The Washington Post

Make salad enticing for kids with the right dressings

We are up to our ears in lettuce. Don’t get me wrong; I’m not complaining. I planted it. Rather, I had help planting it. My boys moved dirt, dug straight lines for seeds and attempted to place the correct seeds in the correct places. They also covered each other, and the friends they had over that day, in dirt. I’ve already apologized to those parents.


So what to do with all that lettuce? Make salad, of course. And that’s what we’ve been doing. We’ve had salad every night, every single night. You might think two little boys and a baby would get sick of salad, but so far, so good: They are still eating. The boys claim the lettuce tastes so much better than the store-bought kind. Undoubtedly!

But what really keeps the salad train chugging are the dressings. A dressing can make or break a salad — and its health value.

A store-bought dressing will often include chemical thickening agents and emulsifiers, preservatives, highly processed oils and added sugar. Fat-free dressings can have extra sugar and other flavorings, and lack the fat we need to absorb essential vitamins that are abundant in our salads.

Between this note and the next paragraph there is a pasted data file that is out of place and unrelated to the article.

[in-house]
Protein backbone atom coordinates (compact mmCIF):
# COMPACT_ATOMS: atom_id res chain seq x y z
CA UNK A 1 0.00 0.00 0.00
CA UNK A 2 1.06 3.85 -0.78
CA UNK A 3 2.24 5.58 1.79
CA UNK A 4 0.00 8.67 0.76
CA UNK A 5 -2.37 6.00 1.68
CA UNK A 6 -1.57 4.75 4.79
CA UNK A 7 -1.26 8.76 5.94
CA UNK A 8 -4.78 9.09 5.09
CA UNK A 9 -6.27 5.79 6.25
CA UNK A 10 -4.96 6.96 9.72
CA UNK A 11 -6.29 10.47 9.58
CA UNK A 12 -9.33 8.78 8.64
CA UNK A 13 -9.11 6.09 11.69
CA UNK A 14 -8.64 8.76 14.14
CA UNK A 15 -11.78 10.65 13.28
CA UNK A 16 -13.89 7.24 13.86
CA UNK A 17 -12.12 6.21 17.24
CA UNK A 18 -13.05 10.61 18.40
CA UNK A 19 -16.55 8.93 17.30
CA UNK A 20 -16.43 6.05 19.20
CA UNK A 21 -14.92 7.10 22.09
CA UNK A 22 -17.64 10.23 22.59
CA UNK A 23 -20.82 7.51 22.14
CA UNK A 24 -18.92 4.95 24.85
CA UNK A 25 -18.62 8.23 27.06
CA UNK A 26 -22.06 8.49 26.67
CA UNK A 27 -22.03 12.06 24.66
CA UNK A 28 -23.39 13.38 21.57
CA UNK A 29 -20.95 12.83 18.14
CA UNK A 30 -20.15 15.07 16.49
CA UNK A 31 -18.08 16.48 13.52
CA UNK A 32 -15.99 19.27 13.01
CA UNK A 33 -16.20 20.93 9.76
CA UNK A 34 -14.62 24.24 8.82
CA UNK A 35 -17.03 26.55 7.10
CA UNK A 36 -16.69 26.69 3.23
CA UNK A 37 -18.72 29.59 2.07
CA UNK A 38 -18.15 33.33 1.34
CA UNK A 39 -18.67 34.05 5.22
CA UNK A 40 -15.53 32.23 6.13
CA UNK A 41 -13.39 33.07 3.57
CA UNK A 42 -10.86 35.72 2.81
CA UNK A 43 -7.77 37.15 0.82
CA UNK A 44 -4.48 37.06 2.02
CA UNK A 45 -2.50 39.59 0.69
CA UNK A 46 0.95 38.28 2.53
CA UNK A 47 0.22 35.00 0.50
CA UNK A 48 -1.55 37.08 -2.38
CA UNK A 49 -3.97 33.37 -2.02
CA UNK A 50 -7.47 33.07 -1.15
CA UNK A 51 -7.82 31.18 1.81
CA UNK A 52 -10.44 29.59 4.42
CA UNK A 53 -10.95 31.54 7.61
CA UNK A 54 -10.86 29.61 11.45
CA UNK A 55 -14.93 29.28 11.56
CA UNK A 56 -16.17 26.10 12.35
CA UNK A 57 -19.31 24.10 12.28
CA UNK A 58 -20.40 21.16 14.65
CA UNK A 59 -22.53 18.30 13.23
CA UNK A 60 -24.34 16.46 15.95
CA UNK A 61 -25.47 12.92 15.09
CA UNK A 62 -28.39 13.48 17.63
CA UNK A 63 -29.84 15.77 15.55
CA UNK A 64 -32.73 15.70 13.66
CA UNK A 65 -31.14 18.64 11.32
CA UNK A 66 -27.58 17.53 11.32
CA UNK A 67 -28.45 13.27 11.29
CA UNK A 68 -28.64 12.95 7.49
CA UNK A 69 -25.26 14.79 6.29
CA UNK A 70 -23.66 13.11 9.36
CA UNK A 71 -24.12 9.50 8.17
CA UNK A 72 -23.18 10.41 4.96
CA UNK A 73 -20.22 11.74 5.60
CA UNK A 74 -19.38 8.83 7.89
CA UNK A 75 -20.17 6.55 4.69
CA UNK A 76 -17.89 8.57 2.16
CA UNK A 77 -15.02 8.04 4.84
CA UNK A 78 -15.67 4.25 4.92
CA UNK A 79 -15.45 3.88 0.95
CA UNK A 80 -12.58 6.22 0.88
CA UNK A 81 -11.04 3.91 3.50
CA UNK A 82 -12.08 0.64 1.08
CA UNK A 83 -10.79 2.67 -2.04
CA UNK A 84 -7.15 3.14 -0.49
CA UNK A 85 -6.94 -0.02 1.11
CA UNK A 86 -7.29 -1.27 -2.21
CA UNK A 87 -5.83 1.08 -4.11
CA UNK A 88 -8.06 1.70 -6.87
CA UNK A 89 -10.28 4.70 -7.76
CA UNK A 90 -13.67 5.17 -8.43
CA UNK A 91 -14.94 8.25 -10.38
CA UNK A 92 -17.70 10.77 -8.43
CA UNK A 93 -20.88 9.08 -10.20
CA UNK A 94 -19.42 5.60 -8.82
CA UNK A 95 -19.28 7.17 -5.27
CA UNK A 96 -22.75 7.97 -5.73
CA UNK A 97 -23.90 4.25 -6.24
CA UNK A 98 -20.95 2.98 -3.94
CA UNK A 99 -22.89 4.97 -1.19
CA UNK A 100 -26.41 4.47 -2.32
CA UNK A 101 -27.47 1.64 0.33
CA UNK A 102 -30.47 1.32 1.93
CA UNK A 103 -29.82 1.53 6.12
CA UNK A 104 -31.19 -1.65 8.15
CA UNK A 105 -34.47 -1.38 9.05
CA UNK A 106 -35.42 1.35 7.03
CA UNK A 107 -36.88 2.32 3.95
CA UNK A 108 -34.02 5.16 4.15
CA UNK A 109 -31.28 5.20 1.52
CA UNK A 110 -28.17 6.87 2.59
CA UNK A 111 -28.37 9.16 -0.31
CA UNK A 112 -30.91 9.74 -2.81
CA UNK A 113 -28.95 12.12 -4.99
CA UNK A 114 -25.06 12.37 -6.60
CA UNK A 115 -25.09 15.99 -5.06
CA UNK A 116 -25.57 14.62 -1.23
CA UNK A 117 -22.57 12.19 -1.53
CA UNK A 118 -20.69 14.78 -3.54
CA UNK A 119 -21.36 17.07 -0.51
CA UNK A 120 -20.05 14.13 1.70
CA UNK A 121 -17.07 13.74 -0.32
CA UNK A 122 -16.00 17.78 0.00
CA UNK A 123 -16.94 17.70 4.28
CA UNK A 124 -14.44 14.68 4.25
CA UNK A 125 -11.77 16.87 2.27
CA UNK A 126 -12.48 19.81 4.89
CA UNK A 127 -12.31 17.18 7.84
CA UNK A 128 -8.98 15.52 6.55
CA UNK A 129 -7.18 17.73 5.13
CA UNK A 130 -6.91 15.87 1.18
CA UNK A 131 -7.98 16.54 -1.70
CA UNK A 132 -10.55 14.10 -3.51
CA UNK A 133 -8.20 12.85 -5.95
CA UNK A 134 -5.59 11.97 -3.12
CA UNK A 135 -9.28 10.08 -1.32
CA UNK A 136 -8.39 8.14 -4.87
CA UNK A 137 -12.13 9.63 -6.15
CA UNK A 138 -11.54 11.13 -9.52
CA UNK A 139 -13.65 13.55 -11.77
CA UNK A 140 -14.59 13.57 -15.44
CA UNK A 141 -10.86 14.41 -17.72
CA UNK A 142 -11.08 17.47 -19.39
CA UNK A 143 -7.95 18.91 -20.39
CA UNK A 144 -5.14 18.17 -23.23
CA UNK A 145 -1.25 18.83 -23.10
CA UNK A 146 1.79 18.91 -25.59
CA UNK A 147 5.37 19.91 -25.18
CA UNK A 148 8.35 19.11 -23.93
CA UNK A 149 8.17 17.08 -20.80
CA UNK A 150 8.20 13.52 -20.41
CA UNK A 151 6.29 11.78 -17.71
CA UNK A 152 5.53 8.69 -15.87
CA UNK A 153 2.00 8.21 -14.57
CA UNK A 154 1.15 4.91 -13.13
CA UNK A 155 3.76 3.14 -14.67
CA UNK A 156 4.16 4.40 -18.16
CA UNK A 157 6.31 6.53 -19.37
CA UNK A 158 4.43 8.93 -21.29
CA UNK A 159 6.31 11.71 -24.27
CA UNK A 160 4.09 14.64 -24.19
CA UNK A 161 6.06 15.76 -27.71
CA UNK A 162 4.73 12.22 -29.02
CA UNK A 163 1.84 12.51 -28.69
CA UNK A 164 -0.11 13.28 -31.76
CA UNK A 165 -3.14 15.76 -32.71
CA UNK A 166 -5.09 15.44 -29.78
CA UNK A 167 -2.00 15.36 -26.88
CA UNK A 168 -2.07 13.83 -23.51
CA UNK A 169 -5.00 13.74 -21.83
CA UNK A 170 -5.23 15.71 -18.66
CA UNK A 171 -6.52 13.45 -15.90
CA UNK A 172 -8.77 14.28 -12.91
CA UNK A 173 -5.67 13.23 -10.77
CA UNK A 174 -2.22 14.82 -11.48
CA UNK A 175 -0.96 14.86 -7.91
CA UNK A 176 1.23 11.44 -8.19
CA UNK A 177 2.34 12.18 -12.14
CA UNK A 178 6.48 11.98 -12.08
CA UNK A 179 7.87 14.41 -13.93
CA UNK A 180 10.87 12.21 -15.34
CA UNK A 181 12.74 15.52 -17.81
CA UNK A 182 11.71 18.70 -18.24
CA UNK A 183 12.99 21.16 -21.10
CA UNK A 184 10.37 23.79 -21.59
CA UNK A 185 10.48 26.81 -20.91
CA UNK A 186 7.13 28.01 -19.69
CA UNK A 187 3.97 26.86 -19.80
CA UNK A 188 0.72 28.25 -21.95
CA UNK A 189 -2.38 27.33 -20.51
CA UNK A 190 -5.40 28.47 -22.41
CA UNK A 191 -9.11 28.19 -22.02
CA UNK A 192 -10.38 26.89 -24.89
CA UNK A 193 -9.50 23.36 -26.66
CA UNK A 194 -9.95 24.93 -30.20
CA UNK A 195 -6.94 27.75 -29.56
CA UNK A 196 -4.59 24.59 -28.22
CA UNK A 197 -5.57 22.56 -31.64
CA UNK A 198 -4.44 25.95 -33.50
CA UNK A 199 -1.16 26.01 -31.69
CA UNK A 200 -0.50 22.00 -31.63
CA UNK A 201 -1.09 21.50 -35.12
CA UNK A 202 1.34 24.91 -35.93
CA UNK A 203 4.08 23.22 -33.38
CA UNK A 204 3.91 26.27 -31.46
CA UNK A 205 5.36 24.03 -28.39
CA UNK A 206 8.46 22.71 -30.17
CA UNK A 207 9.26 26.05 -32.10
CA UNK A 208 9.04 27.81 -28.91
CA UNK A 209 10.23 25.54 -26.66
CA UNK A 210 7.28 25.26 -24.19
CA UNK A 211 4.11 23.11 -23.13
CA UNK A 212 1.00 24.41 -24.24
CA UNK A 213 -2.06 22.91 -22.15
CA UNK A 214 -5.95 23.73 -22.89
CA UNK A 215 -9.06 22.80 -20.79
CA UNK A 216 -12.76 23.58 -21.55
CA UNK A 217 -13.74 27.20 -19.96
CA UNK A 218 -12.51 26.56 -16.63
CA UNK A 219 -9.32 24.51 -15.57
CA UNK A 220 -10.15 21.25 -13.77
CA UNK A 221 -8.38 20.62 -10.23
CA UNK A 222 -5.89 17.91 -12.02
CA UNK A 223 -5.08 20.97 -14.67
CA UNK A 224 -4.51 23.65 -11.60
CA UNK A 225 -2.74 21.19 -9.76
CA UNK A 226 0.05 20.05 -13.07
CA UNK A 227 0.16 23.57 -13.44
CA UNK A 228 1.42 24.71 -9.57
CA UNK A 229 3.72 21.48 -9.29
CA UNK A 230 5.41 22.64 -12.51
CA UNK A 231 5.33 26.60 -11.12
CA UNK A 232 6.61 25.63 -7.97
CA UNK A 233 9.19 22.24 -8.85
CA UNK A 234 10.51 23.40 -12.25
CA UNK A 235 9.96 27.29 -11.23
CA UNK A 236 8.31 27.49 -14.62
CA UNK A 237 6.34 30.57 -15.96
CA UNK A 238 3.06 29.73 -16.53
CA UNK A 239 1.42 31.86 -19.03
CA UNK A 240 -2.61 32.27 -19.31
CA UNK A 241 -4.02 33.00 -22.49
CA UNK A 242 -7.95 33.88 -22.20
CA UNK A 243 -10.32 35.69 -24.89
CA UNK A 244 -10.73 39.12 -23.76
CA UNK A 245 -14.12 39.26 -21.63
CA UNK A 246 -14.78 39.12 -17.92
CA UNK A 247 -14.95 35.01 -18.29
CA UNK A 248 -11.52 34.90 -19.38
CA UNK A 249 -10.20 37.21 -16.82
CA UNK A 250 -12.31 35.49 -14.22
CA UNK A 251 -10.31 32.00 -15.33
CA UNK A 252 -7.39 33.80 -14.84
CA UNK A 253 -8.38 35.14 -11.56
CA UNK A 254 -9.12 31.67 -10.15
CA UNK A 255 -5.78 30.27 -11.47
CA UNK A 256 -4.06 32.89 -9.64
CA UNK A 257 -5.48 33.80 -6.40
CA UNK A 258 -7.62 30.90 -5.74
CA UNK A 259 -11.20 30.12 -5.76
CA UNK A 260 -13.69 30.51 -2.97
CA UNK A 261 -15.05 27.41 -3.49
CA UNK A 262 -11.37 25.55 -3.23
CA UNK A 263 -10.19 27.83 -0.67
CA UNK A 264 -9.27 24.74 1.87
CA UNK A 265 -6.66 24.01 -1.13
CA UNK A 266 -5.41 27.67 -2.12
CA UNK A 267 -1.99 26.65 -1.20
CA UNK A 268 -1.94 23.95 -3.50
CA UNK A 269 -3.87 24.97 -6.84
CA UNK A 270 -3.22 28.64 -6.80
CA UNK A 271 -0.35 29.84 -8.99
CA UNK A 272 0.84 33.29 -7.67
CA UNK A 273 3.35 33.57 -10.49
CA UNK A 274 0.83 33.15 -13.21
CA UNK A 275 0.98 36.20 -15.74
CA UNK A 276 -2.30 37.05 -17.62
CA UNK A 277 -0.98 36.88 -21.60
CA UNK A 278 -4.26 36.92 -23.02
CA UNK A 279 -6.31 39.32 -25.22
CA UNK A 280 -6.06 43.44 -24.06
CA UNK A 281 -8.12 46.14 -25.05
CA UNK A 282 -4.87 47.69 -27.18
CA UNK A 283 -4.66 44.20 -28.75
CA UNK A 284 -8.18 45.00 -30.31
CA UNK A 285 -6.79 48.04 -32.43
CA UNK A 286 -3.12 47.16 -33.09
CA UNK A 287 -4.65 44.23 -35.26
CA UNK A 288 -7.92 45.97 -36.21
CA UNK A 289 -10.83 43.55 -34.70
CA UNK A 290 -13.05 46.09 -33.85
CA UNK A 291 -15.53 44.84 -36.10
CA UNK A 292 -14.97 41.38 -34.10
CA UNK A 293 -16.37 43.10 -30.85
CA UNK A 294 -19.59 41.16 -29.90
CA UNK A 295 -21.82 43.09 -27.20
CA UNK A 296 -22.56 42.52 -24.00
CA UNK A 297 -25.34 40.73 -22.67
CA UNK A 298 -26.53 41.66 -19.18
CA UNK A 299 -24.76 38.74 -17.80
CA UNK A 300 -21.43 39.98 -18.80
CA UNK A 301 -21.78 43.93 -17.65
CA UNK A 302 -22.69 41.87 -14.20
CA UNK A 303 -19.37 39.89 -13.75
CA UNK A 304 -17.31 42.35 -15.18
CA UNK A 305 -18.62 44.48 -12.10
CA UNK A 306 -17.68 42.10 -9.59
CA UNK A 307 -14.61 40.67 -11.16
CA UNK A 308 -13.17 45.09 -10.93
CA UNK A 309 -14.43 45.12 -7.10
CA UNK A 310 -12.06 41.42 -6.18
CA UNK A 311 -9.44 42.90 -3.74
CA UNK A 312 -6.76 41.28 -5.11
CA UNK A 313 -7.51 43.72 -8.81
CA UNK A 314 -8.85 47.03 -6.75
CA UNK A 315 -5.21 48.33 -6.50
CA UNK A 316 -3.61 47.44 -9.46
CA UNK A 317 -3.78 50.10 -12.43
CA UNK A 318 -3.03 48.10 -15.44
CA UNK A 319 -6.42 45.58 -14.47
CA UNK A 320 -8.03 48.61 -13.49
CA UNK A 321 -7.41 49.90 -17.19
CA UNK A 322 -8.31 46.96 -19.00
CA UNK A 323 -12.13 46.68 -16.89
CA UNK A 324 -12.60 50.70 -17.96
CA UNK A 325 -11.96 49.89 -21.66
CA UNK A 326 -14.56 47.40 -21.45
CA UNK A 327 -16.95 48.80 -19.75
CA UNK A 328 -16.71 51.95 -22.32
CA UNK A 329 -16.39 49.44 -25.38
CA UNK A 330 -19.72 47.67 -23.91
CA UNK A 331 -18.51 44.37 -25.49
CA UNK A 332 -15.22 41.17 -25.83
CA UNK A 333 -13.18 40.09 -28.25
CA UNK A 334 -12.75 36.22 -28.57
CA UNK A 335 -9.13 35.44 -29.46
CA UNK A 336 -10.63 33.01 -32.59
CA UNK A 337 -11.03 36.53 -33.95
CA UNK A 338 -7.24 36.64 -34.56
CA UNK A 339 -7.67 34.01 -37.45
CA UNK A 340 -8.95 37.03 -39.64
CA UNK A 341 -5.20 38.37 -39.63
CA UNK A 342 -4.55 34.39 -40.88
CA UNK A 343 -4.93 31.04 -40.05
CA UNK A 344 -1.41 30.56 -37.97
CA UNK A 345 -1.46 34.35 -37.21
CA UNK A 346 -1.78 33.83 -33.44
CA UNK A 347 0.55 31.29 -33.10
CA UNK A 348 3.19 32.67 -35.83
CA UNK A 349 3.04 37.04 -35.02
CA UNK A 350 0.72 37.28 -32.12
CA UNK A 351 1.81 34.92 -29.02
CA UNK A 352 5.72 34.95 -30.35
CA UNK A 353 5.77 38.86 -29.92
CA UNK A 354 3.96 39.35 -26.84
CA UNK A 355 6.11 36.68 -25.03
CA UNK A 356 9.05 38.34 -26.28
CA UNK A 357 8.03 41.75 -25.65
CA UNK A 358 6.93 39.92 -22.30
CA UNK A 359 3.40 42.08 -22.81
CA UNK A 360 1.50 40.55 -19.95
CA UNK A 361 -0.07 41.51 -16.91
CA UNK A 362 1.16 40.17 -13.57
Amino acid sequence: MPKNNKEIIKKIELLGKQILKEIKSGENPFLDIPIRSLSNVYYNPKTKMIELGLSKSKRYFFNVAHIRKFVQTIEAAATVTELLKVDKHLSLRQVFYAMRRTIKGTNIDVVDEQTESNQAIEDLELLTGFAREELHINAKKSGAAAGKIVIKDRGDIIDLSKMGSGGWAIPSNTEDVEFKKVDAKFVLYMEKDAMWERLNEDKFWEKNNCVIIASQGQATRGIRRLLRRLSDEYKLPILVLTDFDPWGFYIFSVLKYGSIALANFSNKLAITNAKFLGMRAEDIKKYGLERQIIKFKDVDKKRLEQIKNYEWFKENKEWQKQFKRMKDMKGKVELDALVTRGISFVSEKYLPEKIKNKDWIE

So below are our nutrient-rich favorites. I make a few every couple of weeks and store them in the fridge. The carrot-ginger and miso varieties pair well with salmon and sesame noodles. The tahini style is almost a meal itself. We often use it as a dip for crackers or carrots. The best part is that these dressings make setting a fresh, healthful dinner on the table utterly easy, and they keep the salad days long.


Carrot Ginger Dressing

Miso Dressing

Tahini Dressing

Flaxseed Dressing

Seidenberg is co-founder of Nourish Schools, a D.C.-based nutrition education company.

Related content

How to get kids to eat green vegetables

6 ways to help kids have a healthy relationship with food

Resolve to do just a little better with your kids’ food

Casey Seidenberg is co-founder of Nourish Schools, a D.C.-based nutrition education company, and author of “The Super Food Cards,” a collection of healthful recipes and advice.



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